Some of the most rewarding things about working in China’s market are the exciting, world-leading innovations constantly launching. There are the well known channels, such as WeChat taking social media to a whole new level and China’s o2o leadership. Yet there are also many new marketing channels that are currently underutilised and not optimised to target markets’ needs.
One of the most exciting new marketing platforms we’ve seen at China Skinny is Tmall Live – Alibaba’s innovative take on the popular TV shopping, which is likely to help it wrestle back some social commerce from their WeChat foe. We recently worked with Comvita and their Chinese distributor to deliver an engaging Tmall Live campaign to build brand awareness, engagement and education around the usage and benefits of their products. Here’s more info about it.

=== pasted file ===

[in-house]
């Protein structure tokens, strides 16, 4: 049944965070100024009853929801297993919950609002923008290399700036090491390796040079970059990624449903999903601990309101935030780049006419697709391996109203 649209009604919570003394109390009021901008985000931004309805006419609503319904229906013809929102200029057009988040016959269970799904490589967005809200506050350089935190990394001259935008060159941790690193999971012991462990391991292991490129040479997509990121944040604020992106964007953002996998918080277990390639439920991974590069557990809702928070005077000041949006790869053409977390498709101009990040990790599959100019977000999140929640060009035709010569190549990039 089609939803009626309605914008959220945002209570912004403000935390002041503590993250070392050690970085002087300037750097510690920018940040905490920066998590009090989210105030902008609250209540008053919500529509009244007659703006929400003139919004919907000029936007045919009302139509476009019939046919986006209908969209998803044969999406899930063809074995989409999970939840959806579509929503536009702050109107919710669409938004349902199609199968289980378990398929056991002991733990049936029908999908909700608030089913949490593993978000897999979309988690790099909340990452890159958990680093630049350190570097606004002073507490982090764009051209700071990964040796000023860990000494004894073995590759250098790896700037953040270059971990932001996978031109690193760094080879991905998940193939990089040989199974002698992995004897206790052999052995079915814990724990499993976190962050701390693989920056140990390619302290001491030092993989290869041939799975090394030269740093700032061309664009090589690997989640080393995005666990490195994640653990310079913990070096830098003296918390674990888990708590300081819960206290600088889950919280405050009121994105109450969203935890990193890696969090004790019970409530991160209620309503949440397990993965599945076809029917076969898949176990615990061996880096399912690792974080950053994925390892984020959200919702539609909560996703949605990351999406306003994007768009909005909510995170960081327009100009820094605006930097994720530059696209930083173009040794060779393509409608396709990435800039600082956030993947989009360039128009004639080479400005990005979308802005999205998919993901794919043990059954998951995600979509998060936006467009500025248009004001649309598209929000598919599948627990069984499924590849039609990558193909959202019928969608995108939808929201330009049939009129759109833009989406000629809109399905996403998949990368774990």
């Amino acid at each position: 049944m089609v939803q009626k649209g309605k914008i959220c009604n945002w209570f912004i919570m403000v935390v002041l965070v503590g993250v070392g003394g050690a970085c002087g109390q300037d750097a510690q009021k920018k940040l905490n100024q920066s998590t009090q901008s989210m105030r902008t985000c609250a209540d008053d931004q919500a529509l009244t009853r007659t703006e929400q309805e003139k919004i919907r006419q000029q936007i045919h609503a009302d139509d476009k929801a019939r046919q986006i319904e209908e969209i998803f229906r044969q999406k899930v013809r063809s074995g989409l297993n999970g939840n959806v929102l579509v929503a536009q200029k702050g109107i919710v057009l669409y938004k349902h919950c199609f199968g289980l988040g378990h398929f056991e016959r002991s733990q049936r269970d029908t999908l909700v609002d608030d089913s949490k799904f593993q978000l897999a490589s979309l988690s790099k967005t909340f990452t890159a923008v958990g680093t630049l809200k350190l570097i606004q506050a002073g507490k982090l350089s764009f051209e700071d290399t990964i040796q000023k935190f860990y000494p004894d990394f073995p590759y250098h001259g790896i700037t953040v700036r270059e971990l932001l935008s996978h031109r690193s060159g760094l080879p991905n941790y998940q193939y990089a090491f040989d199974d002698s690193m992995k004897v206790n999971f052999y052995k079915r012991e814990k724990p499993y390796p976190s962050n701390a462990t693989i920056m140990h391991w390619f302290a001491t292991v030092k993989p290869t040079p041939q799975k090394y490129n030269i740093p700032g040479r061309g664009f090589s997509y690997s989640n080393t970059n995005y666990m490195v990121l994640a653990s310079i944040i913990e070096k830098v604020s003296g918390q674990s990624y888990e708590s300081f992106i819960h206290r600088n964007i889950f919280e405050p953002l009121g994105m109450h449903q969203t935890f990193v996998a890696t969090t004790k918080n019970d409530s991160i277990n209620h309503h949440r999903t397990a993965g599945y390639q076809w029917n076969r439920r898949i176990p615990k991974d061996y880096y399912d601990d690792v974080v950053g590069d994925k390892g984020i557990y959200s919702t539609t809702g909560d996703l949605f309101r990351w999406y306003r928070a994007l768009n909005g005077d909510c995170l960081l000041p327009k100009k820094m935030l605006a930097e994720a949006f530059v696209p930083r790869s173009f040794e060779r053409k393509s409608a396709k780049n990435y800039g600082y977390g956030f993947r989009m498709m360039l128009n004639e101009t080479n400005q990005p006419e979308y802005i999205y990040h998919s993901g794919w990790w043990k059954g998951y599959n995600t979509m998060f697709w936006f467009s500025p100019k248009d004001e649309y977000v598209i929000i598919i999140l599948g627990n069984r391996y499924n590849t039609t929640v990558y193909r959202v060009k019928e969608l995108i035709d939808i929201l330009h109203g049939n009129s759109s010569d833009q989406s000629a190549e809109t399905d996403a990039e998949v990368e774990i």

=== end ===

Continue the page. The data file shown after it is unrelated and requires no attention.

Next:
Next week marks the long-anticipated October Golden Week holiday, which will see the China Skinny HQ closed for the break. There will be no newsletter next Wednesday, but we’ll be back on 12 October. For our China-based readers, have a great break – we hope you are doing something nice and find somewhere that isn’t too crowded! Go to Page 2 to see this week’s China news and highlights.
Online-to-Offline (O2O) is one of the most used buzzwords in China today, and with good reason. In most Western markets, O2O refers to ‘click-and-collect’ items – goods bought online and picked up at a brick & mortar store. Whilst retailers such as Ikea and Walmart are dabbling with it in China, cheap delivery and low car ownership means that click-and-collect hasn’t taken off here like other countries. Nevertheless, China is leading the world in O2O adoption.